Lymphocytic colitis is a disease that causes a person's colon to become inflamed. The exact cause of the condition is unknown, but it does not increase a person's risk for colon cancer. Chronic watery diarrhea is the primary symptom. Dietary and lifestyle changes aimed at improving diarrhea are usually the first line of treatment.
Inflammatory bowel disease (IBD) is a general name for diseases that cause inflammation in the intestines. Lymphocytic colitis is a type of bowel inflammation that affects the colon (large intestine). It is not related to Crohn's disease or ulcerative colitis, which are more severe forms of inflammatory bowel disease. Also, lymphocytic colitis does not increase the risk of colon cancer.
Both collagenous colitis and lymphocytic colitis are referred to as microscopic colitis because colonoscopy usually shows no signs of inflammation on the surface of the colon. Instead, tissue samples from the colon must be examined under a microscope to make the diagnosis.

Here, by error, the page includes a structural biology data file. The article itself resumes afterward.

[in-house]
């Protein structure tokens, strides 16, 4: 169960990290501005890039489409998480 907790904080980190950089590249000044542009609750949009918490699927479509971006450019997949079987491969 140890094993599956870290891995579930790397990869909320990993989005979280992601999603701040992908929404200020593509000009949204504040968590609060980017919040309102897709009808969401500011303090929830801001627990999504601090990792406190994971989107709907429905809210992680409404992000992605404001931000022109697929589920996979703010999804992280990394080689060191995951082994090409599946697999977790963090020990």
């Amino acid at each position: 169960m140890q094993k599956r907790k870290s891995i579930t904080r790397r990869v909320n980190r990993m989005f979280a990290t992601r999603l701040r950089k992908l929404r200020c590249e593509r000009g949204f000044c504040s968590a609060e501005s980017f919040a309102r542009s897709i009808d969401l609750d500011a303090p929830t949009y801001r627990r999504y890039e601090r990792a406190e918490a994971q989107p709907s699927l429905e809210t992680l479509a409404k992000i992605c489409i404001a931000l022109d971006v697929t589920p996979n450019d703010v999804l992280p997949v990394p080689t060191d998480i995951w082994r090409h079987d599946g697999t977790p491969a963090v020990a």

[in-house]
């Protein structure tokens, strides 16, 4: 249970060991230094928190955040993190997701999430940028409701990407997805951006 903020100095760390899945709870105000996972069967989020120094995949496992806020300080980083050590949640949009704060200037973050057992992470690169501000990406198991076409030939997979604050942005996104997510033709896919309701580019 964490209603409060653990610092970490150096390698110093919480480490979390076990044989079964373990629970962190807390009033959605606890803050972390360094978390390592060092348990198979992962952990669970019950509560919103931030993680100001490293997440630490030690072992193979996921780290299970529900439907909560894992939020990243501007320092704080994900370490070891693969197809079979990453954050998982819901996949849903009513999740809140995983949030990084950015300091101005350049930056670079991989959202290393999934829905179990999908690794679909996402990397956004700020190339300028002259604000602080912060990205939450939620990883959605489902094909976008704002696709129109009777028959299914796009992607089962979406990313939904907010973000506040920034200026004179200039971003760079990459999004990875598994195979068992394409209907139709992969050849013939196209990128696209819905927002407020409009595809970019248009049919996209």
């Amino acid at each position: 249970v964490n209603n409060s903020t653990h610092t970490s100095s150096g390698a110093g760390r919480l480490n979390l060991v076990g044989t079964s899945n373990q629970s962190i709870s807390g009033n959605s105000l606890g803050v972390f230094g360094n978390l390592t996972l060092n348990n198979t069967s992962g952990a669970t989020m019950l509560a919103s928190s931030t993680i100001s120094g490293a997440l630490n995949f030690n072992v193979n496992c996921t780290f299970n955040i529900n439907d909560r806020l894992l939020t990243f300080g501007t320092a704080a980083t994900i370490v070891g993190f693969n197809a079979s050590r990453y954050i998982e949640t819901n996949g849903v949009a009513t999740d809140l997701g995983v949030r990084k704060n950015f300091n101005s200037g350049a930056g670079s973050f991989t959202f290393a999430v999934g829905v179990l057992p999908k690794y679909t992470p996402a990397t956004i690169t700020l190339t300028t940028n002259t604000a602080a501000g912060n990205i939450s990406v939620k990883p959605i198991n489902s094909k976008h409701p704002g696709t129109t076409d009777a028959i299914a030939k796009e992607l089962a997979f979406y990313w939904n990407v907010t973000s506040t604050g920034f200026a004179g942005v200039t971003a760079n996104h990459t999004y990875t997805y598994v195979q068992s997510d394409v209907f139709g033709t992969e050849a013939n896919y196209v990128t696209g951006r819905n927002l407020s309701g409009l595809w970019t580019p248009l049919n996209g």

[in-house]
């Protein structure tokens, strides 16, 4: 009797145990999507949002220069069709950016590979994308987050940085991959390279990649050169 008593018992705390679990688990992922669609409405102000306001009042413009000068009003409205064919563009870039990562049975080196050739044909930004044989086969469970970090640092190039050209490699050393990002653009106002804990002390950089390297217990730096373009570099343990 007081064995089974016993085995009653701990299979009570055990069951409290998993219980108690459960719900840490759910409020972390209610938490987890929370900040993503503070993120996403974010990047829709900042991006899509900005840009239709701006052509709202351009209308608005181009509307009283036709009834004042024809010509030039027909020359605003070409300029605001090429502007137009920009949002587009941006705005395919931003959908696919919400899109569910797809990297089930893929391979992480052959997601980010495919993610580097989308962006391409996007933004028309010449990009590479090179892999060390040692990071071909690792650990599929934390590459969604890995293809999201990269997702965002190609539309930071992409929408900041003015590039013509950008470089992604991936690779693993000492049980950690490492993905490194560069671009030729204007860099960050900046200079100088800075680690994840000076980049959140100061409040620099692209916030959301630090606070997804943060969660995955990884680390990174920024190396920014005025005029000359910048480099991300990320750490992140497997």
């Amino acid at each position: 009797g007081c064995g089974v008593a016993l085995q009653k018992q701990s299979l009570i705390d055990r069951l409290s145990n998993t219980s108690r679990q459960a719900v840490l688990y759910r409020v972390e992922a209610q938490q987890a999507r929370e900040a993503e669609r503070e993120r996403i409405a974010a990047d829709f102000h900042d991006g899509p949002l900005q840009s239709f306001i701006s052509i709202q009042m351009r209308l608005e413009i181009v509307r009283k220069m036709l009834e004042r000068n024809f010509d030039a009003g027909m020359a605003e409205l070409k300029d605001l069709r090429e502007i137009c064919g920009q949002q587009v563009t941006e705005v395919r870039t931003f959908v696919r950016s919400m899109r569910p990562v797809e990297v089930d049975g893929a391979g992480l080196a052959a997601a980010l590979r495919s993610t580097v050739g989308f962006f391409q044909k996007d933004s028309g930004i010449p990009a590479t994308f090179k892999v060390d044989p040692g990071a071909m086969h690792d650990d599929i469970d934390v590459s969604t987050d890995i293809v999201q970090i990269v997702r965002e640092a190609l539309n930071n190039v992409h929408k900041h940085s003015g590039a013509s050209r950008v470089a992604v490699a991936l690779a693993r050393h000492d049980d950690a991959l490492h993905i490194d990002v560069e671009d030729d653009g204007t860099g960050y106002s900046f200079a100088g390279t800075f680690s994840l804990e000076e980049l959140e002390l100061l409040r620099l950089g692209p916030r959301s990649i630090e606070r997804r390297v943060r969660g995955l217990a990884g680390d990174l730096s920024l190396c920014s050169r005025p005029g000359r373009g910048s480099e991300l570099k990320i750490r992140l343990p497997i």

No precise cause of lymphocytic colitis has been found. Possible causes of damage to the colon lining include:
- Bacteria and their toxins
- Nonsteroidal anti-inflammatory drugs (NSAIDs).
Some researchers have suggested that lymphocytic colitis may result from an autoimmune response, meaning that the body's immune system is destroying cells for no apparent reason.
Symptoms of lymphocytic colitis are similar to those of collagenous colitis -- mainly chronic watery, non-bloody diarrhea. The diarrhea may be continuous or episodic. Abdominal pain (stomach pain) or cramps may also be present.